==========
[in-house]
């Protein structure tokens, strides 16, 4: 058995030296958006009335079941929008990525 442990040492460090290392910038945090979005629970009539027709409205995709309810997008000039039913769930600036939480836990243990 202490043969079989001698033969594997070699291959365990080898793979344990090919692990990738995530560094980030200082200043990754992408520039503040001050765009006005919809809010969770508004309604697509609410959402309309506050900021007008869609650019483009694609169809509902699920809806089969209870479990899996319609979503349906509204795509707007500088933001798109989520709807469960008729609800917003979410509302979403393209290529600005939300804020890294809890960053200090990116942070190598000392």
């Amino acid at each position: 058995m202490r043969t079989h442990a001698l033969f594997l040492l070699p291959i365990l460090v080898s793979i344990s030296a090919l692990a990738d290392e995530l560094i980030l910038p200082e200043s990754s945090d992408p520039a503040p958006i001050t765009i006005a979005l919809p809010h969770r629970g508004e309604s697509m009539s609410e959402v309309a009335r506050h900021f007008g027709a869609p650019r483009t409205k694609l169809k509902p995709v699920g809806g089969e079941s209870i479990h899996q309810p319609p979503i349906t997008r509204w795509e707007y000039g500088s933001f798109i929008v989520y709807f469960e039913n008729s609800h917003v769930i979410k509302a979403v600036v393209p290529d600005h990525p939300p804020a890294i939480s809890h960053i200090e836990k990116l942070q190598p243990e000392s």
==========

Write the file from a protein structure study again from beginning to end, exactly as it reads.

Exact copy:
[in-house]
């Protein structure tokens, strides 16, 4: 058995030296958006009335079941929008990525 442990040492460090290392910038945090979005629970009539027709409205995709309810997008000039039913769930600036939480836990243990 202490043969079989001698033969594997070699291959365990080898793979344990090919692990990738995530560094980030200082200043990754992408520039503040001050765009006005919809809010969770508004309604697509609410959402309309506050900021007008869609650019483009694609169809509902699920809806089969209870479990899996319609979503349906509204795509707007500088933001798109989520709807469960008729609800917003979410509302979403393209290529600005939300804020890294809890960053200090990116942070190598000392």
């Amino acid at each position: 058995m202490r043969t079989h442990a001698l033969f594997l040492l070699p291959i365990l460090v080898s793979i344990s030296a090919l692990a990738d290392e995530l560094i980030l910038p200082e200043s990754s945090d992408p520039a503040p958006i001050t765009i006005a979005l919809p809010h969770r629970g508004e309604s697509m009539s609410e959402v309309a009335r506050h900021f007008g027709a869609p650019r483009t409205k694609l169809k509902p995709v699920g809806g089969e079941s209870i479990h899996q309810p319609p979503i349906t997008r509204w795509e707007y000039g500088s933001f798109i929008v989520y709807f469960e039913n008729s609800h917003v769930i979410k509302a979403v600036v393209p290529d600005h990525p939300p804020a890294i939480s809890h960053i200090e836990k990116l942070q190598p243990e000392s």